I arrived to New Orleans just before carnival, the celebrations of their famous Mardi Gras festival had already started.
I got up early and decided to go for a walk, to see what I’d find at those early hours. I went to Canal Street with St. Peters where the Rock `n` Roll maratón was taking place, one of the events of the festival and the reason many of the streets in the centre were closed.
Strolling towards the park I wanted to visit I found myself in a church, Our Lady of Guadalupe and International Shrine of St.Jude. I think I felt drawn to it by the music, the Sunday mass was about to start, so I decided to stay, it was my first ever gospel mass. They sang heaps of beautiful songs, it was very nice and emotional, I even cried with some of them.
When they finished I thanked the fabulous group/choir and went my way till I arrived to Louis Armstrong Park, where I first visited Congo Square, place where the Houma Indians would get together to celebrate the harvest before the arrival of the French.
Later on, around 1740 the slaves would gather there and in 1803 it was already famous because they played drums, sang and danced every Sunday afternoon. This cultural expressions developed into the rhythms of the New Orleans jazz and blues we know today.
The park is named after the father of jazz, Louis Armstrong.
From there I entered the French Quarters where I found a few Mardi Gras decorations like this one.
Many of its buildings have a French & Spanish touch. Louisiana was once a Spanish province, and after the great fire the Spanish rebuilt it.
I arrived at Jackson Square or Plaza de Armas. Opposite the Saint Louis Cathedral, the oldest in the USA and one of the few Catholic temples in the country.
Next to it there is the Cabildo Museum.
In the other corner I found a very common image, a group playing, in a balcony this time. This city oozes music from every corner and I am delighted as I adore jazz!
Right opposite the musicians, there is the Café Pontalba, where I decided to have some breakfast and try some creole delights, like the Cajun potatos, a bit hot and very nice. Sometimes there are not many veggie options in such typical places, but we adapt. By the way, Cajun is how they call the inhabitants of Louisiana as well as its French culture & cuisine.
I carried on to the Mississippi River, which was only a few steps away, passing by the factory of their famous Jax beer.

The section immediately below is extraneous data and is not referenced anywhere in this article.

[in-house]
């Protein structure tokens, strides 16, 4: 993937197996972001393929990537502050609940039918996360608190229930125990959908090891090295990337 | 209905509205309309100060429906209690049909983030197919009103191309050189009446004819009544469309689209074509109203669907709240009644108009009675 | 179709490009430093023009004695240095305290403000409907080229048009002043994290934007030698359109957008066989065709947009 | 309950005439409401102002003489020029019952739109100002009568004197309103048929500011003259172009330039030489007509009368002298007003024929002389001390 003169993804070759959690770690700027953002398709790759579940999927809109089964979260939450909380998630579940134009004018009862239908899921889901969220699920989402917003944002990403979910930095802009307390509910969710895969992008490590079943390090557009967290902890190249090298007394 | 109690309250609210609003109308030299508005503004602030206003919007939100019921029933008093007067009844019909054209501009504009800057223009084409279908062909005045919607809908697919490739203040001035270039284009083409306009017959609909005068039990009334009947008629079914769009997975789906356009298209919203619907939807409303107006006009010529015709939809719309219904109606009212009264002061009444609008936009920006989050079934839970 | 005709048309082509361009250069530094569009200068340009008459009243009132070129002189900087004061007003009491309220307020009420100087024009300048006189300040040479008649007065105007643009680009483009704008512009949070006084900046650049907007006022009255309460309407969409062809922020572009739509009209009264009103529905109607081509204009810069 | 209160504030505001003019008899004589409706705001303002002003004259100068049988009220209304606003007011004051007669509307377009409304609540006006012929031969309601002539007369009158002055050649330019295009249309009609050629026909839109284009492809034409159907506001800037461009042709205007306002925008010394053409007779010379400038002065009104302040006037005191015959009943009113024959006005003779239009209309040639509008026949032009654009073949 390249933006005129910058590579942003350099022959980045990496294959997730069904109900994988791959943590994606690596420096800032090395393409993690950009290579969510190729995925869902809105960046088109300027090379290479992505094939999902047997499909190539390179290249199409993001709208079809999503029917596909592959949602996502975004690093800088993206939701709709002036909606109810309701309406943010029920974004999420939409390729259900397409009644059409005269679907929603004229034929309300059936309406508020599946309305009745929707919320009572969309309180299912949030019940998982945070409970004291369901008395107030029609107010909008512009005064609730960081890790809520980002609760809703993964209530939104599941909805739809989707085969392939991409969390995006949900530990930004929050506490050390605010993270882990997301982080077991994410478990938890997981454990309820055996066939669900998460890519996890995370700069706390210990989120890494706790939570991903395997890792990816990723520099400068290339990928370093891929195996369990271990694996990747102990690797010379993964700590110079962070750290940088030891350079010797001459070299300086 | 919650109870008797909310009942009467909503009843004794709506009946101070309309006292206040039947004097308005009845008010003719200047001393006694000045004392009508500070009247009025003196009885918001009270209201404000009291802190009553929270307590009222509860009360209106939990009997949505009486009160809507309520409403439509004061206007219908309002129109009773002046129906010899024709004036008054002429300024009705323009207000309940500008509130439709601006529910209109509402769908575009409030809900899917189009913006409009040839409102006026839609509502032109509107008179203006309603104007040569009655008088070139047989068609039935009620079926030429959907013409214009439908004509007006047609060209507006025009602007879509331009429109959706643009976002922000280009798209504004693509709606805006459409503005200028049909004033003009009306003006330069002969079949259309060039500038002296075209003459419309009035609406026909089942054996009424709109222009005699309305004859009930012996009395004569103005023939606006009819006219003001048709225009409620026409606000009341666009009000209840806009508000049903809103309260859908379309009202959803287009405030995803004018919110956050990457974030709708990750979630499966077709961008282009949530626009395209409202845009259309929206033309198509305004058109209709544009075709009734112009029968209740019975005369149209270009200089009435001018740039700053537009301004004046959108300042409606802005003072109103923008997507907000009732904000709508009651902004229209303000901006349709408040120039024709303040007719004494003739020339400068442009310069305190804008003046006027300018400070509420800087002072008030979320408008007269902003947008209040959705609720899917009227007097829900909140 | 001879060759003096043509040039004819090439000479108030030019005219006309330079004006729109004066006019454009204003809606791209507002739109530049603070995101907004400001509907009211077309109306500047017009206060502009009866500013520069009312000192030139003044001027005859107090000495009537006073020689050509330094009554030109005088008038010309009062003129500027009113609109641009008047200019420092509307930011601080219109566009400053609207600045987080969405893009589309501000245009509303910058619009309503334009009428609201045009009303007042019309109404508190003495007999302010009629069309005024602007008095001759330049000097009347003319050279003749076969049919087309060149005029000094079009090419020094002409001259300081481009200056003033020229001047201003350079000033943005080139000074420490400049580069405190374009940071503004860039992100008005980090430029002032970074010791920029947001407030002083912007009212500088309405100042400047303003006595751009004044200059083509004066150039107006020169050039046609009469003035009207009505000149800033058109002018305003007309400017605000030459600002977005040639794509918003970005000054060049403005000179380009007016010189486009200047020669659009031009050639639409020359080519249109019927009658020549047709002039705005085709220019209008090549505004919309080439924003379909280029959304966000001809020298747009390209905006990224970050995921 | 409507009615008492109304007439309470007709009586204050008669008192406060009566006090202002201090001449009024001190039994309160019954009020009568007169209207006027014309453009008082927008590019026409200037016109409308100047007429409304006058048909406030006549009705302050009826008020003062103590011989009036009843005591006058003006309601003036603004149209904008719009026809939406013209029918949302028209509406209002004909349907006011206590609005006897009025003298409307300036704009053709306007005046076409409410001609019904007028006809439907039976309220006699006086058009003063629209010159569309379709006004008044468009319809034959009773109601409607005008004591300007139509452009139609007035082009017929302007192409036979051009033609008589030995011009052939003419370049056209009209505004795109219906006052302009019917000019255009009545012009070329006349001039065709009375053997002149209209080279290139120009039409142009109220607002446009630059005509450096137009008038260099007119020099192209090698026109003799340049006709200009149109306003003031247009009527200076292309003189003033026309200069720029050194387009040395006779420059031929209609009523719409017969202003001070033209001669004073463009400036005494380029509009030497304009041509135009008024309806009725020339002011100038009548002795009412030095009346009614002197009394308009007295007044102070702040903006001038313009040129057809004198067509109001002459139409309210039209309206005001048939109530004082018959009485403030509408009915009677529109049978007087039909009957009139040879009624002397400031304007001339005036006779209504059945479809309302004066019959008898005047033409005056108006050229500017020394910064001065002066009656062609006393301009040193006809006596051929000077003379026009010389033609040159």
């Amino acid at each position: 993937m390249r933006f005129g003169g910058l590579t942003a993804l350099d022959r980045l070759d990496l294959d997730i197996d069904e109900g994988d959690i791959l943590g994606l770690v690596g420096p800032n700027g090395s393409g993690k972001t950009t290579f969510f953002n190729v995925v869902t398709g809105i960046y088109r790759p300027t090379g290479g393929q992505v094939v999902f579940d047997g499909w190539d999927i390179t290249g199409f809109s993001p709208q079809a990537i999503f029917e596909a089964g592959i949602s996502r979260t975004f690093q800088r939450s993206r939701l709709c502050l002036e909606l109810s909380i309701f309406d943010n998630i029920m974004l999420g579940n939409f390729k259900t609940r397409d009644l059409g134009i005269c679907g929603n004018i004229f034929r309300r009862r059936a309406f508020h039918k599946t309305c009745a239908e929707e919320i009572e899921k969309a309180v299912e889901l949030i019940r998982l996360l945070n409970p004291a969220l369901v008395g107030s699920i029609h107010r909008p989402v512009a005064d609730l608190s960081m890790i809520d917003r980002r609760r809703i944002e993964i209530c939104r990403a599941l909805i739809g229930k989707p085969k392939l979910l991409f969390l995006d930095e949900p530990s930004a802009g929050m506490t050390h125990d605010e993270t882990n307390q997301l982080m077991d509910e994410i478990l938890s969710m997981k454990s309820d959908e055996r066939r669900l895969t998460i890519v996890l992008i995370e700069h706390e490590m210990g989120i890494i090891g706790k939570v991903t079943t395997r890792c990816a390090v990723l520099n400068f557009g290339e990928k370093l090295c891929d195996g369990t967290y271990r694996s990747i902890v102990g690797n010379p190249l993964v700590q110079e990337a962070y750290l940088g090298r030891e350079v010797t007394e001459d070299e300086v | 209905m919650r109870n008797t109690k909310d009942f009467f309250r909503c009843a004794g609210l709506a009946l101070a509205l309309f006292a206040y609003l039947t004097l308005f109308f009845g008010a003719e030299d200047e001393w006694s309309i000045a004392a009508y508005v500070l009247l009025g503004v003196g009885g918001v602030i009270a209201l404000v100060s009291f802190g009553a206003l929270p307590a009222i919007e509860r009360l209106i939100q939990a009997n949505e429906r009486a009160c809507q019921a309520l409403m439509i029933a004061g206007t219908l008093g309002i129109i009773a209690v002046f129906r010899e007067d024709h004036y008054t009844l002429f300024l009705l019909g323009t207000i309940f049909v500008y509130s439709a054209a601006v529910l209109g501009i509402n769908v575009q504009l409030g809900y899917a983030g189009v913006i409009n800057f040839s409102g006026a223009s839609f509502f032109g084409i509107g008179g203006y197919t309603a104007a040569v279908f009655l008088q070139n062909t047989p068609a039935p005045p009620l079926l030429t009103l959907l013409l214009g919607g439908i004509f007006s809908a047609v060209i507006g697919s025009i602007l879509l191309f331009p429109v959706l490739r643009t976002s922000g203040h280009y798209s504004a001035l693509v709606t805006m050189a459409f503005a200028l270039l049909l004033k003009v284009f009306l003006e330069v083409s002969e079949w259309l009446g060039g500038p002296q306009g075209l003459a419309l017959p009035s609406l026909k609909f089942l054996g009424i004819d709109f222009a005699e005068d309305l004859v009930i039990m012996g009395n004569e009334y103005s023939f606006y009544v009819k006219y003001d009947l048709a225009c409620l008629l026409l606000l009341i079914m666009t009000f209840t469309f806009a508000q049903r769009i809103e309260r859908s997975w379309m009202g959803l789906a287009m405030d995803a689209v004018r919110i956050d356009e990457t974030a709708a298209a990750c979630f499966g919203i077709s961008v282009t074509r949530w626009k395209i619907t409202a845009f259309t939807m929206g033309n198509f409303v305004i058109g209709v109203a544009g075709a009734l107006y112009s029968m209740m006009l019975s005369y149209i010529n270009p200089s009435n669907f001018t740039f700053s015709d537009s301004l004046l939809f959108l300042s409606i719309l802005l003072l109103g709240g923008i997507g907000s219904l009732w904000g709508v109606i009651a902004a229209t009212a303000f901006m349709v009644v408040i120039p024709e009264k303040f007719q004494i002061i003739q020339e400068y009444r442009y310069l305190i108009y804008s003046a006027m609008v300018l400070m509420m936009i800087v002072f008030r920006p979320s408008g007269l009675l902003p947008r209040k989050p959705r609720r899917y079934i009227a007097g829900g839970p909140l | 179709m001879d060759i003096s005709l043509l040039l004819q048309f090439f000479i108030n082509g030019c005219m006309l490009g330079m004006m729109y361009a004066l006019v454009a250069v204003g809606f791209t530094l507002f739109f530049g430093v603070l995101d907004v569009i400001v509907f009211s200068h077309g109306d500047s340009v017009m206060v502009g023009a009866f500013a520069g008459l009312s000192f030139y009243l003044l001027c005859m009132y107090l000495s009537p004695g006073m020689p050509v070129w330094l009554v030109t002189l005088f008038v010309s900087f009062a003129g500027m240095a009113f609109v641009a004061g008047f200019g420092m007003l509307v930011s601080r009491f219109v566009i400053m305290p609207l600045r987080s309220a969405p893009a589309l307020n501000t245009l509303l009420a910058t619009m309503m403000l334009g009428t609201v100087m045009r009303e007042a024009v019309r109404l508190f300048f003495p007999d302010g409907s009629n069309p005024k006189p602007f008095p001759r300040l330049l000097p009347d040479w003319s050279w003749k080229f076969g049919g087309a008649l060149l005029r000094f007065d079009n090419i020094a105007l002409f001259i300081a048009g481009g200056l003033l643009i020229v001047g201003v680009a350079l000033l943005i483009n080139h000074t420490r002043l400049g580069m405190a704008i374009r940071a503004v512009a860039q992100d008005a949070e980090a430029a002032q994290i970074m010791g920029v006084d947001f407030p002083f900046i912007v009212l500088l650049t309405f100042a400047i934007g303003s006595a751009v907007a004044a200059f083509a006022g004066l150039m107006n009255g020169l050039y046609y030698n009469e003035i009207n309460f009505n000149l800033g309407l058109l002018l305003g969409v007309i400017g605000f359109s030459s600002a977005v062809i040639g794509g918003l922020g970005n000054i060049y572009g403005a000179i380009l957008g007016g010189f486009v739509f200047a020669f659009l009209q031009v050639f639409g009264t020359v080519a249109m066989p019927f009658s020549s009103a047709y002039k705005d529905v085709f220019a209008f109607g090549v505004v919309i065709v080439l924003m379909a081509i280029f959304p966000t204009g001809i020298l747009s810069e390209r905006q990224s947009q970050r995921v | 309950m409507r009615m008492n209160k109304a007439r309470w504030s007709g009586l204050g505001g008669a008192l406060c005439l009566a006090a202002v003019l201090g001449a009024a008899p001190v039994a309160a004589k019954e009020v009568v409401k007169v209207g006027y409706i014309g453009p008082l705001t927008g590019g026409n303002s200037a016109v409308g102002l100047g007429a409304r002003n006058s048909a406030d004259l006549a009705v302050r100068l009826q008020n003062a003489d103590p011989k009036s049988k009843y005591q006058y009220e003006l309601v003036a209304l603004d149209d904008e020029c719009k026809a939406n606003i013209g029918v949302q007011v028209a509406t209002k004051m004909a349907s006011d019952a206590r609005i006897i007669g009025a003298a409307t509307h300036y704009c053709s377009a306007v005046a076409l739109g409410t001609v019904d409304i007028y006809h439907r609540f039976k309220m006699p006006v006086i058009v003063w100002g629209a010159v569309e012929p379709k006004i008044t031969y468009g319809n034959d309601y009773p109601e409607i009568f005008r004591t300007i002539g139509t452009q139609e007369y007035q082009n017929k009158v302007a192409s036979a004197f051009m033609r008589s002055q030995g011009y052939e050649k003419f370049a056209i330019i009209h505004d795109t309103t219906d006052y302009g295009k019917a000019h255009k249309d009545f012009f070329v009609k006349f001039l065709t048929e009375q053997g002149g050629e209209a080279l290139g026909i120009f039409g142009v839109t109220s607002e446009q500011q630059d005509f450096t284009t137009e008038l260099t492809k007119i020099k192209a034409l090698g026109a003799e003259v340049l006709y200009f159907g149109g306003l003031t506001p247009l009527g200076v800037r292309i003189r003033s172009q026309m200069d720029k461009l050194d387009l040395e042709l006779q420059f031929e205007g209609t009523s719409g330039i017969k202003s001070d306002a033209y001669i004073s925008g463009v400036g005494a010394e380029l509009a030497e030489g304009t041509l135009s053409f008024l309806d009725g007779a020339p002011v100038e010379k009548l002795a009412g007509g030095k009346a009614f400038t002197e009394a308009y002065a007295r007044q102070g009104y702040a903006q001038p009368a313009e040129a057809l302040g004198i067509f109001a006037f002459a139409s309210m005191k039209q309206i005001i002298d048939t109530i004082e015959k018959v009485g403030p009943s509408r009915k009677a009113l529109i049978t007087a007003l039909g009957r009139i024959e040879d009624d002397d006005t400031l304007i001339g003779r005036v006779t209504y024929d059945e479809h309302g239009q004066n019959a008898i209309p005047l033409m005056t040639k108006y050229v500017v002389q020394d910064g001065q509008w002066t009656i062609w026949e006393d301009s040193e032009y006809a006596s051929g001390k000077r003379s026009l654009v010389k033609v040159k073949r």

Near by there is the French Market and its legendary Café Le Monde, with a big queue, of course it’s Sunday, so I decided to continue my way.
In the Frenchmen Street I found all types of characters, a very Carnival atmosphere, loads of live music. This street is ideal to go out at night, they say it’s better than the famous Bourbon Street & I agree.
Within the French Market in Marigny I came across many little bottles of the famous Tabasco sauce, born in the south of Louisiana, the biggest producer of the world.
Strolling around I was able to admire the famous Southern “shot gun houses”. They are long, you go from one room into the other, without corridor. From the front door you can shoot a can in the garden (they tell the story with a chicken, but I’d rather let it live peacefully).
Exploring the French Quarters I found a lovely flea market in Royal Street, my favourite street. It also has many art galleries and musicians playing, it’s so lively!
At two o’clock I did a tour which took me to Treme, the creole neighbourhood where I could see many shot gun houses. It’s one of the oldest neighbourhoods of the city and where the first free coloured people settled, becoming the first Afroamerican neighbourhood of the country.
Near there is Seventh Ward, full of beautiful creole mansions.
We eventually stopped at one of the most important cemeteries, Saint Louis number 3. They are very similar to the ones in Mallorca as they also bury above the ground. Number 1 is where Nicholas Cage has a pyramid-mausoleum and where the voodoo queen, Marie Laveau, seems to be buried. Here the voodoo, the ghosts, the spells and bewitchments are very present and a big part of their culture.
We toured around Central City, Touro, Lower Garden District and its great colonial mansions like the Bucker Mansion, made popular by the series “American horror stories”
I am going to leave the rest of my stories about this city for my next post as I’d like to tell you about the first book of the Nobel prize winner Toni Morrison, “The Bluest Eye” where the idealized white supremacy is also synonymous of beauty. The nine year old Pecola witness great cruelty. Her lame mother loves the house she’s cleaning and despites her own, her father abuses her and gets her pregnant, her two little friends offer marigold seeds so the baby lives, but it dies. Pecola is obsessed with having blue eyes as she believes it’ll change the way she is seen. Morrison intertwines stories of incest, child abuse and racism offering us a startling end and reminding us how cruel racism is.